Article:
In which we present a regular round-up of news from the world of Grown-up Travel
Cockney pilots are least comforting, survey says
Pilots with London accents are the least reassuring for air travellers, according to new research among fliers.
The traditional well-spoken pilot’s voice in a clipped Home Counties accent was voted the best of all in the survey of 1,000 regular travellers for the upcoming Earl’s Court Business Travel Show.
There were also a preference for certain regional accents, with the Scottish lilt taking scond place and the Republic of Ireland taking third.
The celebrity voice passengers found most reassuring was that of upper class actor Nigel Havers, followed by Sean Connery. Stephen Fry, Patrick Stewart, Hugh Grant and Ewan McGregor all made the top ten.
Cockneys came out worst, with 34 per cent of those surveyed saying it was the least reassuring accent, followed closely by the midlands accent at 25 per cent.
Despite the general regard for a Home Counties accent, 16 per cent of voters bucked the trend and said it was their least favourite.
George Clooney was the only non-British or Irish celebrity in the top ten.
Airline expert and travel writer Dave Richardson said: “There’s no doubt people want to feel safe when flying, and a clipped English accent is more likely to be reassuring than a regional one.
“I remember taking an internal flight in Russia at a time when some Russian airlines had a poor safety record, but as soon as I heard an RAF-type Englishman addressing us from the cockpit, I felt fine.
Earliest copy of Mona Lisa found in Prado
The Art Newspaper
A copy of the Mona Lisa has been discovered in the Prado which was painted in Leonardo’s studio—created side by side with the original that now hangs in the Louvre. This sensational find will transform our understanding of the world’s most famous picture.
Conservators at the Prado in Madrid recently made an astonishing discovery, hidden beneath black overpaint. What was assumed to be a replica of the Mona Lisa made after Leonardo’s death had actually been painted by one of his key pupils, working alongside the master. The picture is more than just a studio copy—it changed as Leonardo developed his original composition.
The final traces of overpaint are now being removed by Prado conservators, revealing the fine details of the delicate Tuscan landscape, which mirrors the background of Leonardo’s masterpiece. Darkened varnish is also being painstakingly stripped away from the face of theMona Lisa, giving a much more vivid impression of her enticing eyes and enigmatic smile.
In the Louvre’s original, which will not be cleaned in the foreseeable future, Lisa’s face is obscured by old, cracked varnish, making her appear almost middle aged. In the Prado copy we see her as she would have looked at the time—as a radiant young woman in her early 20s.
Leonardo da Vinci, and particularly his masterpiece the Mona Lisa, attracts endless sensationalist theories. However, the discovery of the contemporary copy has been accepted by the two key authorities, the Prado and the Louvre.
Hungarian airline Malev collapses
The Hungarian national airline Malev has folded after its financial situation became unsustainable.
“At 0500 GMT… after 66 years of almost continuous operation Malev will no longer take off,” it said.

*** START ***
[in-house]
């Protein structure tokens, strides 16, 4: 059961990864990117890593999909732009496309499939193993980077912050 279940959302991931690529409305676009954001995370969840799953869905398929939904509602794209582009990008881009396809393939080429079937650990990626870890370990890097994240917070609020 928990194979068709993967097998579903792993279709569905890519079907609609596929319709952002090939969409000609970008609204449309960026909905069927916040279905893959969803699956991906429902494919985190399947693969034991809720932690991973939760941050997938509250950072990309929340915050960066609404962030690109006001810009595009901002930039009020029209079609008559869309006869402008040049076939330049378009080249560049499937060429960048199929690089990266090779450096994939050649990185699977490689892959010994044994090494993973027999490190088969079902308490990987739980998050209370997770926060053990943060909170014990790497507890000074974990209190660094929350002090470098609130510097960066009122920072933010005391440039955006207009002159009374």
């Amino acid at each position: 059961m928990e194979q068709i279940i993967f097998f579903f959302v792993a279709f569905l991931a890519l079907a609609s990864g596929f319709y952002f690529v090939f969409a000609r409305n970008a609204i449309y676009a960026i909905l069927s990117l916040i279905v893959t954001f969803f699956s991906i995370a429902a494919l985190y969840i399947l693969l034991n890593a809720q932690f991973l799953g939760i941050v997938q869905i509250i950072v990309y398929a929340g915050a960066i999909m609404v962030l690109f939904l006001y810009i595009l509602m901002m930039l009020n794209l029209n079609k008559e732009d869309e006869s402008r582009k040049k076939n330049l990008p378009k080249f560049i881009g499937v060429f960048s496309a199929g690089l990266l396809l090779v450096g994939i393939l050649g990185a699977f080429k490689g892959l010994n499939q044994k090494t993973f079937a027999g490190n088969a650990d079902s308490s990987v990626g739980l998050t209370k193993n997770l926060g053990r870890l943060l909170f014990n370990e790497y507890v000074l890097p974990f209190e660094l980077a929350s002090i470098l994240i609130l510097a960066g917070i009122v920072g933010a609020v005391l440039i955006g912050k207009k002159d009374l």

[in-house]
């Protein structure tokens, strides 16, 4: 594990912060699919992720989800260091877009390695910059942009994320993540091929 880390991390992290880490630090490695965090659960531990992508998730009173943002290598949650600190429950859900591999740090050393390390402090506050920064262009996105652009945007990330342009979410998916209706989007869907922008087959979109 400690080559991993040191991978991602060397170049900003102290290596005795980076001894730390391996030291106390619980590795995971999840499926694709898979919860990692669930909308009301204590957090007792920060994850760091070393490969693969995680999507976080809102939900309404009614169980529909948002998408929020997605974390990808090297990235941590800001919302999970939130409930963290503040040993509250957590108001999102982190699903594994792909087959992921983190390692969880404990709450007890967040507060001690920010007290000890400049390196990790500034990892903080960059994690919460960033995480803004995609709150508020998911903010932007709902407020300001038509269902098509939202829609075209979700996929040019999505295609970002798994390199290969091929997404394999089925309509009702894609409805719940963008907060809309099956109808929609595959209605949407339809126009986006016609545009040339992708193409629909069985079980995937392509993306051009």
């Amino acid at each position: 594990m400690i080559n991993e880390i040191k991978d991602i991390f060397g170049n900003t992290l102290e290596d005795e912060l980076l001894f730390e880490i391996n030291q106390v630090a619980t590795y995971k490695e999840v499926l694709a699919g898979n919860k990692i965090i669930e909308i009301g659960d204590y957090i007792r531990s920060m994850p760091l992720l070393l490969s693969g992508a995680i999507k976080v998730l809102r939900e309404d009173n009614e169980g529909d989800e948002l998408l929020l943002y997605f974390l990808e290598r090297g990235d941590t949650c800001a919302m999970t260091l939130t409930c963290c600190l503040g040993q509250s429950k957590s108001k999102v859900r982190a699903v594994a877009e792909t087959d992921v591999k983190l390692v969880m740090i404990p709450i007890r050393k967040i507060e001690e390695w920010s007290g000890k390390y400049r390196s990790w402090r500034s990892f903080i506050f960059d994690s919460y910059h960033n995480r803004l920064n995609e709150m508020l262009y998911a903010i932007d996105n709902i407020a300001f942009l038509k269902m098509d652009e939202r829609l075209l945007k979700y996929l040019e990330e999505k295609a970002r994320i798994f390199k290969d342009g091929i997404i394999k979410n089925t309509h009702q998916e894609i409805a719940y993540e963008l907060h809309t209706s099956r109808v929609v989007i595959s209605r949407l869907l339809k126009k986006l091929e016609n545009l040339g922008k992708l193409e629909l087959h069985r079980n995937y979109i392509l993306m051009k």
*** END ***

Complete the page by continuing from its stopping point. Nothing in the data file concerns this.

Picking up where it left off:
It came after the European Commission ordered Malev to repay various forms of state aid received from 2007 to 2010.
The sums involved amounted to 38 billion forints (130m euros; $171m; £108m), a sum equal to its entire 2010 revenue.
“Despite its best interests the owner can no longer provide financial resources for the operation of the airline in the wake of the condemning decision of the European Commission,” an airline statement said.
The European Consumer Organisation, which “defends the interests of all Europe’s consumers”, said the news came after Spanair’s collapse in the very same week.
“This development is yet more incontrovertible proof that the current update of European legislation on air travel must incorporate a mandatory guarantee against airline bankruptcies,” it said.
The carrier employs 2,600 people and is responsible for close to half of all air traffic at Budapest Liszt Ferenc airport.
Part of the Oneworld airline alliance, which also includes American Airlines and British Airways, Malev has a leased fleet of 22 passenger aircraft.
In 2010 it posted a loss of 24.6bn forints, although an improved 2011 figure had been predicted.
Riches left in Costa Concordia a lure for treasure-seekers
In the chaotic evacuation of the Costa Concordia, passengers and crew abandoned almost everything on board the cruise ship: jewels, cash, champagne, antiques, 19th-century Bohemian crystal glassware and thousands of art objects, including 300-year-old woodblock prints by a Japanese master.
Though some objects are bound to disintegrate, there is still hoard enough to tempt treasure seekers — just as the Titanic and countless shipwrecks before have lured seekers of gold, armaments and other riches for as far back as mankind can remember.
It may be just a matter of time before treasure hunters set their sights on the sunken spoils of the Costa Concordia, which had more than 4,200 people on board.
“As long as there are bodies in there, it’s considered off base to everybody because it’s a grave,” said Robert Marx, a veteran diver and the author of numerous books on maritime history, underwater archeology and treasure hunting. “But when all the bodies are out, there will be a mad dash for the valuables.”
The Mafia, he said, even has underwater teams that specialize in going after sunken booty.